SJ: I have feels
AK: Even without Tyler?
SJ: I have feels
AK: Even without Tyler?
[Editor’s note: This continues the conversation between Sarah Jaffe and Adam Kotsko about Star Trek: Discovery that began with this post. Now that we have caught up on our backlog, we are tentatively planning to do a conversation on each individual episode. Today’s installment is Season 2, Episode 3: “Point of Light”.]
AK: That… was a weird one.
SJ: Mommy issues to go with our daddy issues!
Clearly this Family shtick is the thing
As an episode I think it was the most coherent so far this season but like also WHAAAT
AK: Yeah, that was nuts — but much better-paced than the first two.
That was more or less Game of Thrones in space.
SJ: I have not watched Game of Thrones!
AK: Oh wow. You’re so lucky! I kind of hate Game of Thrones.
Basically, the factors that reminded me of Game of Thrones were the aesthetic of the Klingon spaces, the use of “the old ultra-violence,” and the fact that the episode was a formless grab-bag of plots.
Continue reading “A Tale of Three Mommies: Sarah Jaffe and Adam Kotsko discuss Star Trek: Discovery“
Editor’s note: Welcome to the first of several informal chats between Sarah Jaffe and Adam Kotsko on Star Trek: Discovery. This first chat covers the first two episodes of the new seasons, as well as the shorts—but the first season inevitably comes up as well. Sarah is a new fan who came to Star Trek through Discovery, while Adam is a hardcore Trek completist who, unlike many longtime fans, is an ardent, though not uncritical, supporter of the new series. This conversation begins in the middle of a conversation about the “Short Treks” shorts. Unconventional punctuation and line-breaks are retained in the interest of authenticity.
SJ: also I have weird feelings about the short that was basically the star trek version of that joaquin phoenix movie where he falls in love with an ai
AK: That felt really random.
SJ: I feel like the shorts must all thread back up somehow? except maybe the Harry Mudd one which already does
which also may have been my favorite
AK: It was the most entertaining.
The Tilly one kind of made no sense? I think it should have been a full episode (or at least a b-plot) — it just moved too fast and felt slipshod to me.
SJ: yeah. I liked the character! I was intrigued! and then…
but I hope that one connects up the most I guess
AK: I hated the voiceover in Saru’s short — it felt like they didn’t trust the audience
SJ: I also liked Saru but like, wtf is this “you can never go back, you are a v v special kelpian, the rest of your people just have to go on being fucking oppressed” fals econsciousness shit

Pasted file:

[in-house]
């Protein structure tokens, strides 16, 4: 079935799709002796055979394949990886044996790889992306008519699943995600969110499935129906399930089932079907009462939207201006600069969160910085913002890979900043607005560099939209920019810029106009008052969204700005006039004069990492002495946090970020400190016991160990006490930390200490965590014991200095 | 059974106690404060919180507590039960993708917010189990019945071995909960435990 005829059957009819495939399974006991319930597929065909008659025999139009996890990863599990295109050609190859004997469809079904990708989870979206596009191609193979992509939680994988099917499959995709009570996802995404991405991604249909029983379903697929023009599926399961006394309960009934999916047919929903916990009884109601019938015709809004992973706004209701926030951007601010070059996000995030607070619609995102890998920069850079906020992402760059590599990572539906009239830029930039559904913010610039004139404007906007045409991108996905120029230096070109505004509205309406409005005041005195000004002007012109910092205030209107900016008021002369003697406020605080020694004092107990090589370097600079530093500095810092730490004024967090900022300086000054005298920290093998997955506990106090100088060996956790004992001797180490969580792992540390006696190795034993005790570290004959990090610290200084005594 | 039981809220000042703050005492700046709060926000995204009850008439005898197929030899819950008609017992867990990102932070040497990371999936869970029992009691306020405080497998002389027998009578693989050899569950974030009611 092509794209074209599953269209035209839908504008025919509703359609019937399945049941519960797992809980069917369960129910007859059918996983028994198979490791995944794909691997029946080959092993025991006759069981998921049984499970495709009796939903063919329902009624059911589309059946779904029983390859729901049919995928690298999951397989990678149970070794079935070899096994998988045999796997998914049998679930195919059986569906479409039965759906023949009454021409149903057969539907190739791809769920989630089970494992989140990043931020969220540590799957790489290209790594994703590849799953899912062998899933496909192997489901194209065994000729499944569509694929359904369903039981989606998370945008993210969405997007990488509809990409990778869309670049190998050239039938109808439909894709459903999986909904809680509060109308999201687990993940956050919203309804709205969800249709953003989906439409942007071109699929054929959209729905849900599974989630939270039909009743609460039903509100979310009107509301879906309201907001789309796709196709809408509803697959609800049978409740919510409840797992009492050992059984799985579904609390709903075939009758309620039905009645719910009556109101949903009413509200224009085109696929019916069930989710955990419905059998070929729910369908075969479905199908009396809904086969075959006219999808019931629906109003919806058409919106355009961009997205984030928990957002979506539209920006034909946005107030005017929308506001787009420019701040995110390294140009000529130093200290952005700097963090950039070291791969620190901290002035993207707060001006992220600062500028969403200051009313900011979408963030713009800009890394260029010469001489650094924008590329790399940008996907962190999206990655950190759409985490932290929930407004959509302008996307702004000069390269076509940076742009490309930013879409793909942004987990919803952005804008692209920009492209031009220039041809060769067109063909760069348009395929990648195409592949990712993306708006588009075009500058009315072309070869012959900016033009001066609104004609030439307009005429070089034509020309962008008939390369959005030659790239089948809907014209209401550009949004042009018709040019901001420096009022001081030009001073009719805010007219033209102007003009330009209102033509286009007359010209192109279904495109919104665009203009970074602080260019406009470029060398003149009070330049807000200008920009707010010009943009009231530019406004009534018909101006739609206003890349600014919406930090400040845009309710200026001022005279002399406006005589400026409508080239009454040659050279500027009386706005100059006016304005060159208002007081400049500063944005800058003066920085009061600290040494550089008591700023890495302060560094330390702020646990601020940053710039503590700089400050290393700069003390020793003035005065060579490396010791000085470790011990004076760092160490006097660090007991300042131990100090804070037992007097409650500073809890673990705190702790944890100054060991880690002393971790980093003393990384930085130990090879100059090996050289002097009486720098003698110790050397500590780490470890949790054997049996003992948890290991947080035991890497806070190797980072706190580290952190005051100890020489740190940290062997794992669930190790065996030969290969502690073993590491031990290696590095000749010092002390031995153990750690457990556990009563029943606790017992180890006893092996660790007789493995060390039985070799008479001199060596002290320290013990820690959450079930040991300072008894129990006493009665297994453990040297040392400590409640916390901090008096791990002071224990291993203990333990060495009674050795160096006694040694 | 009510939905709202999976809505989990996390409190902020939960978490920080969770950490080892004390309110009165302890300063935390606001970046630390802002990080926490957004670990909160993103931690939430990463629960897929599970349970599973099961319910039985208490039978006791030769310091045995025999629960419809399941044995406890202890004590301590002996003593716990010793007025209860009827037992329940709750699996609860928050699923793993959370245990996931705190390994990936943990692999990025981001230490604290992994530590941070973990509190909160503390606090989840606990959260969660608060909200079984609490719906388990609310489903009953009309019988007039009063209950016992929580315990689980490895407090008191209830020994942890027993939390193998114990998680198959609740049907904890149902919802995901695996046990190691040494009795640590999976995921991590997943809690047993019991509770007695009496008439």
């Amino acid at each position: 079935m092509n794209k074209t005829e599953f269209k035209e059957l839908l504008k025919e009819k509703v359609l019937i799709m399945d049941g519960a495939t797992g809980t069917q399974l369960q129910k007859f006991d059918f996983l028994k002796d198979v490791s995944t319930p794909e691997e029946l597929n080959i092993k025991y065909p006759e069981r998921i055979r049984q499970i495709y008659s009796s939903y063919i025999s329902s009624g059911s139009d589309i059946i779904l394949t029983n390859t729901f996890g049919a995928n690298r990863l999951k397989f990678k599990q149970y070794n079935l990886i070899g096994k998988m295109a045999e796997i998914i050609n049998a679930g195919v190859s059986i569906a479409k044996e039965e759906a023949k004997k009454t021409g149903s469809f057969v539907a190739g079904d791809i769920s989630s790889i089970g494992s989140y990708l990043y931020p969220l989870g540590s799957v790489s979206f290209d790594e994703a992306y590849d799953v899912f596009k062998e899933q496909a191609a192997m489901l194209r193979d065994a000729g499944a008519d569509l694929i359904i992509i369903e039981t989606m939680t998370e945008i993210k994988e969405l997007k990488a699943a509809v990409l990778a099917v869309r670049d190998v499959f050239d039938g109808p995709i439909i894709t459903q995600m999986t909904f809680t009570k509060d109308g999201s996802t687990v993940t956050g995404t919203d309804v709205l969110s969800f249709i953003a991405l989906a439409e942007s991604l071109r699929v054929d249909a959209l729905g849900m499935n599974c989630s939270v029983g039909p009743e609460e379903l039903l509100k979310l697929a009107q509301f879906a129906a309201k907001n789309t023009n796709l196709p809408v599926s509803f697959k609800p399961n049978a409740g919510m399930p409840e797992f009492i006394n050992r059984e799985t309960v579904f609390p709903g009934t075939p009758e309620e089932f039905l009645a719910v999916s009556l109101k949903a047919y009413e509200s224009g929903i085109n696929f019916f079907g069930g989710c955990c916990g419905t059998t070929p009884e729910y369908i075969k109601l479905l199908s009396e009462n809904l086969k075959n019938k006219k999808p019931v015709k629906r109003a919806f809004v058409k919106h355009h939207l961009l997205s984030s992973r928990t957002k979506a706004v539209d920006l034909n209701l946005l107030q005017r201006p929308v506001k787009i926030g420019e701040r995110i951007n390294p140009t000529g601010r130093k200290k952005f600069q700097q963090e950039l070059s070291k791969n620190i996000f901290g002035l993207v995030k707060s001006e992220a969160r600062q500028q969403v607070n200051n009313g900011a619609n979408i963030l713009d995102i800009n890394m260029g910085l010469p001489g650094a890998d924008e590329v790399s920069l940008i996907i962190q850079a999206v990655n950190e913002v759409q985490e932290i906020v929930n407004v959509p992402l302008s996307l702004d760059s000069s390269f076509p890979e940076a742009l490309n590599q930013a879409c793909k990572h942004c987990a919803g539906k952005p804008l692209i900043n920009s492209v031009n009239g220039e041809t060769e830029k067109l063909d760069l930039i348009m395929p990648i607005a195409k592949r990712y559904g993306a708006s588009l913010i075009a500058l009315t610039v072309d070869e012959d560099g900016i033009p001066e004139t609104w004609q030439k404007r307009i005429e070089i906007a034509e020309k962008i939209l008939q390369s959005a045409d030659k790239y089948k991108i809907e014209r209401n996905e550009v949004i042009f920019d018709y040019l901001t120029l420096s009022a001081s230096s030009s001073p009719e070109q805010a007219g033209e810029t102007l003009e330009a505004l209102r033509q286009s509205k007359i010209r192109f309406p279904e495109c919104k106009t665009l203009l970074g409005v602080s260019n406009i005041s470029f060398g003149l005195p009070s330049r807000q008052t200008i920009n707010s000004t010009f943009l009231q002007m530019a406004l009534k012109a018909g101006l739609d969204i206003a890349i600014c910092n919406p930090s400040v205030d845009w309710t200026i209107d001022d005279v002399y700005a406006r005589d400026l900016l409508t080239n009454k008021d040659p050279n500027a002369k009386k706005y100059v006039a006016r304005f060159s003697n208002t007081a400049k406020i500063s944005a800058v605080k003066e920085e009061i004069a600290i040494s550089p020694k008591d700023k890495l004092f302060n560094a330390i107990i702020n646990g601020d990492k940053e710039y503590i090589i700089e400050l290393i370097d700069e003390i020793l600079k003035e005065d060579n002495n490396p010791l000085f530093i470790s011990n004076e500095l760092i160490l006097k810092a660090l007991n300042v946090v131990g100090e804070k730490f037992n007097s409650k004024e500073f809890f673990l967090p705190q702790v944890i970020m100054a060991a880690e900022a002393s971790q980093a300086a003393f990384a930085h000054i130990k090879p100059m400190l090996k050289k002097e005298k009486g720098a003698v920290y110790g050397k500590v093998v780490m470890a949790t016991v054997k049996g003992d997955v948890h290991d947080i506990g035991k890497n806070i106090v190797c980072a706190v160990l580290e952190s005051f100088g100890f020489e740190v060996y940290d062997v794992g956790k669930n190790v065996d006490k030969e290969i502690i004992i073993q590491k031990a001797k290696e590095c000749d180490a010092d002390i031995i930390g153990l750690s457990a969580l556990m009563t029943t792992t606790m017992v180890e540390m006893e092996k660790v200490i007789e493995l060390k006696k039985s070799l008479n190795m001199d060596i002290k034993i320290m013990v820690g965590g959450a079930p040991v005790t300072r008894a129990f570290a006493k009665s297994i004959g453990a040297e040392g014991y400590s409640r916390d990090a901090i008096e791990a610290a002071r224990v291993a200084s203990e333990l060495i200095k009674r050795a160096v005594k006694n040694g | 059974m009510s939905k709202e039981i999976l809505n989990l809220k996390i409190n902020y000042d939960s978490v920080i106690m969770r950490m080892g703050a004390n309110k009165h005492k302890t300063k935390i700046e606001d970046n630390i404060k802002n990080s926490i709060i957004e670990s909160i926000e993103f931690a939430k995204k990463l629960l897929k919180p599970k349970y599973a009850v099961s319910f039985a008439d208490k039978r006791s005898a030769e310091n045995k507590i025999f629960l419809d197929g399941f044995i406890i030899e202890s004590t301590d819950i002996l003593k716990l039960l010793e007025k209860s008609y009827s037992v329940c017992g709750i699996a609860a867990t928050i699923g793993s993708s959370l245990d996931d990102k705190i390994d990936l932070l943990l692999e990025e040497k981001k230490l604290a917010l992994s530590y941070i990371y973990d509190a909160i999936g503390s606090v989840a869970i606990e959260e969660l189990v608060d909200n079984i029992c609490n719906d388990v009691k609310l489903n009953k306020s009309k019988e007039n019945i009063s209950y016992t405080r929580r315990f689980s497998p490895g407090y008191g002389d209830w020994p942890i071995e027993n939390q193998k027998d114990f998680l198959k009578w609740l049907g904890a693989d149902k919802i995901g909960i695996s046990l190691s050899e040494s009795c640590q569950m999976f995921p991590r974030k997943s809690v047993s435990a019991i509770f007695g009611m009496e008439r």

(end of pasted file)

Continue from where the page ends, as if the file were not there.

AK: They had to gerrymander the scenario so that Saru and only Saru could go — otherwise he’d be a monster for abandoning his sister
I guess it fits with Giorgiou following the rules to a fault — like when she spent the whole premier uselessly floating there.
Really, Saru should have mutineed and retreated.
What is the past participle of “to mutiny”? Mutinied?
The title credits of Star Trek: Discovery unfold on a background of age-stained paper. Perfectly geometrical lines and calculations take solid colour and form as a ship over a planet, a human body being outfitted with a space suit, a gun, a communications device, Klingon weapons of war and, finally, two space-suited hands reaching out, never quite touching one another. Star Trek unfolds, we are reminded, within the horizon of modernity: of the transformation of the human body into a machine; the transposition of divine characteristics onto Man, creator and controller of the world due to previously unimagined technological advances; all driven and enabled by exploration, warfare and, crucially, the invention of race. After the weapons comes the reaching out of hands; after the transformation of cold geometry into the hard lines of metal comes the dissolution of all these images into smoke; all that is solid melts into air.
Episode 1.7 of Star Trek: Discovery, “Magic to Make the Sanest Man Go Mad,” has had a singular reception among the episodes of the first season. Widely acclaimed as the best episode of the first season, it is also the most traditionally “Trekky,” a standalone adventure largely independent of the main series arc (despite its nominal status as a sequel to episode 1.5, “Choose Your Pain”). Harry Mudd returns on a mission of vengeance after having been abandoned in a Klingon prison cell by Lorca and Tyler; armed with a time-travel device that allows him to relive the last half-hour over and over again until he is happy with the results, the time-loop narrative is complicated by Stamets’s new, spore-infused status outside the normal flow of space and time. Stamets, Burnham, Tilly, and Tyler are able to use Stamets’s knowledge of the loops to contrive a situation that convinces Mudd he has achieved all his goals, only to pull the rug out from under him at the end of the episode after he has shut off the device and ended the time loop.
The episode’s ecstatic early reception was produced in its moment by a number of factors, perhaps most especially its status as the first “fun” episode after a series introduction dominated by dark and depressing plotlines (including among other things mutiny, war, the total destruction of the Shenzhou, and the brutal torture of sentient and nonsentient lifeforms alike). Rainn Wilson’s Mudd does indeed inject an infectious spirit of chaos into the proceedings, and the crew not only gets a longed-for “clean win” but achieves it by working together as a cohesive whole in a way that had not yet been seen on the series (a mood of TNG-style camaraderie that would return in even grander form as the moment of triumph at the end of the Mirror Universe arc in 1.13, “What’s Past Is Prologue”). The episode is also a familiar take on a well-worn Trek concept, the Groundhog’s-Day time loop, certainly updated for contemporary sensibilities and cinematic style but still coloring within the well-established lines of the Trek franchise (to an extent not found, arguably, in most of the rest of Discovery).
And it is, to be sure, a perfectly delectable episode.
But despite this popular acclaim rewatching “Magic” in light of what comes after does present some evaluative difficulties. Continue reading “Star Trek Discovery: Magic to Make the Sanest Rewatch Go Mad”
I am a Star Trek fan, and I’m here today to talk to you about canon. But I will warn all the hardcore fans who are relieved to be on safe territory: my fandom has taken a strange form. When I was a kid, I was a loyal Next Generation viewer, and I even read a couple of the novels. But I only seriously dug into Star Trek as an adult, when The Girlfriend suggested we try a Next Generation rewatch—which inevitably turned into an epic journey through all the Trek series and movies. By that time, of course, I had been thoroughly trained in cultural analysis and critical theory, and I tended to read Star Trek “as literature.”